Rizzo “optimistic” about a new deal with Martinez

The Nationals and Davey Martinez have been in active discussions about a new contract, and general manager Mike Rizzo is “optimistic” a deal will be struck to keep his World Series-winning manager with the organization beyond the 2021 season.

“We’ve been in conversations with his representation, and I feel optimistic that we will get something done,” Rizzo said today during a Zoom session with reporters before the Nats’ series finale against the Braves. “It’s something that I want to happen, and I think Davey wants the same end result.”

The Nationals hold a $1.2 million club option on Martinez for the 2021 season, which was tacked onto the original three-year deal he signed in October 2017. Rizzo, though, stated publicly last week he prefers not to pick up the option and instead sign Martinez to a new, longer-term contract.

Rizzo-Chats-With-Martinez-at-Cage-Sidebar.jpgRizzo, who just agreed to his own three-year extension that will keep him in the GM role through the 2023 season, has made it clear he wants Martinez to remain by his side as they attempt to build off their 2019 championship. Martinez already is set to become the first in Nationals history to complete three seasons as manager, and if he returns next year he’ll pass Manny Acta with his 412th game managed in early May.

At this point, the question appears to be one of contract terms, not of the club’s desire to retain Martinez.

“We’re in conversations right now,” Rizzo said. “We’re not going to talk about negotiations or that. But we’re talking, and I think that’s a good thing.”

Other tidbits from Rizzo’s pregame session ...

* The Nationals are planning to hold a modified fall instructional league at their spring training complex in West Palm Beach, Fla., though those plans haven’t been finalized yet.

The camp would be intended for top prospects, 2020 draft picks and other young players who need extra work after a season in which there were no minor leagues. Some players who have been at the alternate training site in Fredericksburg will be included, but plenty others who haven’t had a chance to play at all this summer will take part in the planned camp.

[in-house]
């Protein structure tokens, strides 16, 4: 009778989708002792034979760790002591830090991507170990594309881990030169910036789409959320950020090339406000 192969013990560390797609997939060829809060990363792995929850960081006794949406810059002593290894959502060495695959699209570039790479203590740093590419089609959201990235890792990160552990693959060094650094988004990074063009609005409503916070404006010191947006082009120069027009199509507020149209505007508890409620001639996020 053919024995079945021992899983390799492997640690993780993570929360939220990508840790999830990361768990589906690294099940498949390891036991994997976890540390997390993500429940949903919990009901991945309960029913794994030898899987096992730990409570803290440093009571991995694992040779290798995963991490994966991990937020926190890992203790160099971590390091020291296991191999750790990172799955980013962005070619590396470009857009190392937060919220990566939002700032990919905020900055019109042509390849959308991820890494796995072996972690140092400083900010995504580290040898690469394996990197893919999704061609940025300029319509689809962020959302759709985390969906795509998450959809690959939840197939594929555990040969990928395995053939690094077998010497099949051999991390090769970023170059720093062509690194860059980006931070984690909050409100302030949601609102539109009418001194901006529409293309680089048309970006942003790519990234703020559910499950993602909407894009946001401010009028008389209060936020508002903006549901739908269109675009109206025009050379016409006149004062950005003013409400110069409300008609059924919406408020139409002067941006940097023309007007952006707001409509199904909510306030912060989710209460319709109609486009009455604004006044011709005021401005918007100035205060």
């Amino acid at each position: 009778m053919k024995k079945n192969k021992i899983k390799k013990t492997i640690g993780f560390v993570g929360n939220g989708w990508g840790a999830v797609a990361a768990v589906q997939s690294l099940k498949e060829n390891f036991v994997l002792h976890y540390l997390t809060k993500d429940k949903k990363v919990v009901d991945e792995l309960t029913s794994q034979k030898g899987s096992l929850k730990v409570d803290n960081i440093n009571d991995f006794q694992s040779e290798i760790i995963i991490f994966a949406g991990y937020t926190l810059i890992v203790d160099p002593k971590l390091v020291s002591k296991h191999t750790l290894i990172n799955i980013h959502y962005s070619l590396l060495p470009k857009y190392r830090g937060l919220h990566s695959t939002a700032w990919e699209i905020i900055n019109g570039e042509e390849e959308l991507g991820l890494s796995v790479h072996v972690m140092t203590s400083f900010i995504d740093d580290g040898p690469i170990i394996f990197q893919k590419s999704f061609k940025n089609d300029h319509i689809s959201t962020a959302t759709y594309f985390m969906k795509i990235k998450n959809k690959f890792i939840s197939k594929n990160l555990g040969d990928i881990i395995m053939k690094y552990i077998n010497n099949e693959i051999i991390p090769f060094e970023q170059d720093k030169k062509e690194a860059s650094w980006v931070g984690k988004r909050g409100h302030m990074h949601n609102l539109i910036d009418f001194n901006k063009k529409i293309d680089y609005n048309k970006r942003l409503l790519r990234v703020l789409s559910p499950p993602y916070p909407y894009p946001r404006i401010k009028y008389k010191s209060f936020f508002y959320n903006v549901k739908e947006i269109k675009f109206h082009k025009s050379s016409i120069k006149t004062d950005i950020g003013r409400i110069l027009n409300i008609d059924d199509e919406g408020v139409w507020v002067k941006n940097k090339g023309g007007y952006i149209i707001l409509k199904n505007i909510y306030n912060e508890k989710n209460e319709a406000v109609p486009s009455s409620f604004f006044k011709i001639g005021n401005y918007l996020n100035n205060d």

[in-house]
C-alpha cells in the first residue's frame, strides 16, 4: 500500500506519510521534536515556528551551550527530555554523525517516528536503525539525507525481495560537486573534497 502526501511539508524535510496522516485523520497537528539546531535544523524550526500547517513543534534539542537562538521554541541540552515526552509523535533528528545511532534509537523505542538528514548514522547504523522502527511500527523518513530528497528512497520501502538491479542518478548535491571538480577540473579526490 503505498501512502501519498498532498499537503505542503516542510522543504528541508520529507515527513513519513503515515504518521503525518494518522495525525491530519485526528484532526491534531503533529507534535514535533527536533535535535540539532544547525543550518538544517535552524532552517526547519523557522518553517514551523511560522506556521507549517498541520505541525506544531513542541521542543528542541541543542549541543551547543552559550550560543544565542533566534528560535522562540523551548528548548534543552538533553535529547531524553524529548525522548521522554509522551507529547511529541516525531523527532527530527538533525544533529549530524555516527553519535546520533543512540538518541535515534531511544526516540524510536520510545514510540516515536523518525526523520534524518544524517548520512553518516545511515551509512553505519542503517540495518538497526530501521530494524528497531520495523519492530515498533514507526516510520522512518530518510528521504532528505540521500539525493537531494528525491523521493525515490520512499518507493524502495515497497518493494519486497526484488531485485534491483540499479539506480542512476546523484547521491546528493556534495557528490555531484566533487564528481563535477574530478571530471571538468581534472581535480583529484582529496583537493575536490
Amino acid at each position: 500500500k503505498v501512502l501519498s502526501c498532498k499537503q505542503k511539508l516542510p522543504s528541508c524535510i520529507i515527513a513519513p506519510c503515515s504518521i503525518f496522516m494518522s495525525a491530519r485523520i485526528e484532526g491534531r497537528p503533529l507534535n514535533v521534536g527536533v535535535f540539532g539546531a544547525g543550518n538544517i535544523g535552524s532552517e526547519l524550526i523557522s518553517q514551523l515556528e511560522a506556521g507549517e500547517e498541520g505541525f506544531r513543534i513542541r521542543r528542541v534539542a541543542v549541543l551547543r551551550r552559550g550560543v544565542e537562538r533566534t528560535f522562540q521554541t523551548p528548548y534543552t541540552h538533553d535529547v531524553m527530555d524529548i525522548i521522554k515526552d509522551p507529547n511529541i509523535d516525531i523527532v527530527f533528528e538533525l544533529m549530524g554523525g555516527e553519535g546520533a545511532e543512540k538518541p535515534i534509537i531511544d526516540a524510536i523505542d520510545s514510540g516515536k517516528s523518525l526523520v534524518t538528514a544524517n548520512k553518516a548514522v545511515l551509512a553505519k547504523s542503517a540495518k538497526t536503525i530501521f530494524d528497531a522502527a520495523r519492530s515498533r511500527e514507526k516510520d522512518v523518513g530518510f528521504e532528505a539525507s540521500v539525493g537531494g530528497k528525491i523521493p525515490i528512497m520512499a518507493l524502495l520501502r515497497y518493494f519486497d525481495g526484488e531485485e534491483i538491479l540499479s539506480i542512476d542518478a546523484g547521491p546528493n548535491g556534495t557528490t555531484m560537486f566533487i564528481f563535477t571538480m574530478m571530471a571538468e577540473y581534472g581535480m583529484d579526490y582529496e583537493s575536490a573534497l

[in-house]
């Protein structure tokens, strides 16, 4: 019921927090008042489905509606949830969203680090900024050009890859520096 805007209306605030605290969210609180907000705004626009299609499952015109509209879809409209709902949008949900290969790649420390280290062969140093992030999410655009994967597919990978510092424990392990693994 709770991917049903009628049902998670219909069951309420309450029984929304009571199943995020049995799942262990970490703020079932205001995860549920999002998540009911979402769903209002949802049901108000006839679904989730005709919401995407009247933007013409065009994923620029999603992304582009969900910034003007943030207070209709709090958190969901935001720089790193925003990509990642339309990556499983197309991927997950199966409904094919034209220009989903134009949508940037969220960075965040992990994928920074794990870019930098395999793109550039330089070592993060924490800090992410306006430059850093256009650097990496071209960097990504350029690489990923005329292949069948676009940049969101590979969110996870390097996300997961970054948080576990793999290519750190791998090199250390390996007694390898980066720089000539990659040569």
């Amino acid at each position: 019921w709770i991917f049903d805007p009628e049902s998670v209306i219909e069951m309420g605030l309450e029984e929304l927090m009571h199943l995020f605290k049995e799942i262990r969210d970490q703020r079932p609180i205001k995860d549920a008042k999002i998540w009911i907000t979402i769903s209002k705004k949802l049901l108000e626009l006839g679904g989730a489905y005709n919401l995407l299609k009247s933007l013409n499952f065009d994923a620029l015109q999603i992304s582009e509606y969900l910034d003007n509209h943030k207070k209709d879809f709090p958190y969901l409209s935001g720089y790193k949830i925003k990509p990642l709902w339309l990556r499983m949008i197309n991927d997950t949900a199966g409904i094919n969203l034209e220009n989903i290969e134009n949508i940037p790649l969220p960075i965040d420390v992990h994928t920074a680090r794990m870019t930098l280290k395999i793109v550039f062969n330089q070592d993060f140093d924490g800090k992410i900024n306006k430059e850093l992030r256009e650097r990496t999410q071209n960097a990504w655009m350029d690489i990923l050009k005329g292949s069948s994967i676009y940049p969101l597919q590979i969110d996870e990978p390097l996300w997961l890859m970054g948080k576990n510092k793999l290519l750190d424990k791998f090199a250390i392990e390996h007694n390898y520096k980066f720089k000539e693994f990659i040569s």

“Our goal is to have a full instructional league - I’m not even sure what they’re calling it this year, but some type of instructional league - in West Palm. There’s still a lot of hoops that we have to jump through, but our plan is to do that. We think it’s extremely important for us to get some of our prospects some type of playing, to get our eyes on them before spring training next year.”

* Though he didn’t rule out the possibility entirely, Rizzo all but said the club won’t be promoting recent first-round draft picks Jackson Rutledge or Cade Cavalli to make their big league debuts this month.

With the Nationals falling out of the playoff race and with players not accruing service time if they’re called up this late in the season, the organization could choose to see some top young pitching prospects face big league hitters.

Rizzo, though, made it clear he wouldn’t do something like that unless he felt a prospect legitimately was ready for it.

“We don’t pop anybody up to the big leagues,” he said. “It’s a decision that’s well thought out and well-crafted by many, many people. That entails scouting, player development people, experience. Are they ready for the big leagues? We’ve never had an issue with starting anybody’s clock, and that’s not one of the precursors to bringing a guy to the big leagues. When he gets to the big leagues, we want him to stay in the big leagues, to be ready to perform in the big leagues. And with the limited professional experience with the Rutledges and the Cavellis and those type of guys, we certainly don’t feel they’re ready to compete without some of them pitching a professional inning.”

* Rizzo confirmed that the Nationals will remain under Major League Baseball’s luxury tax threshold this year, the second straight year they will have done so after surpassing the mark in 2017 and 2018.

blog comments powered by Disqus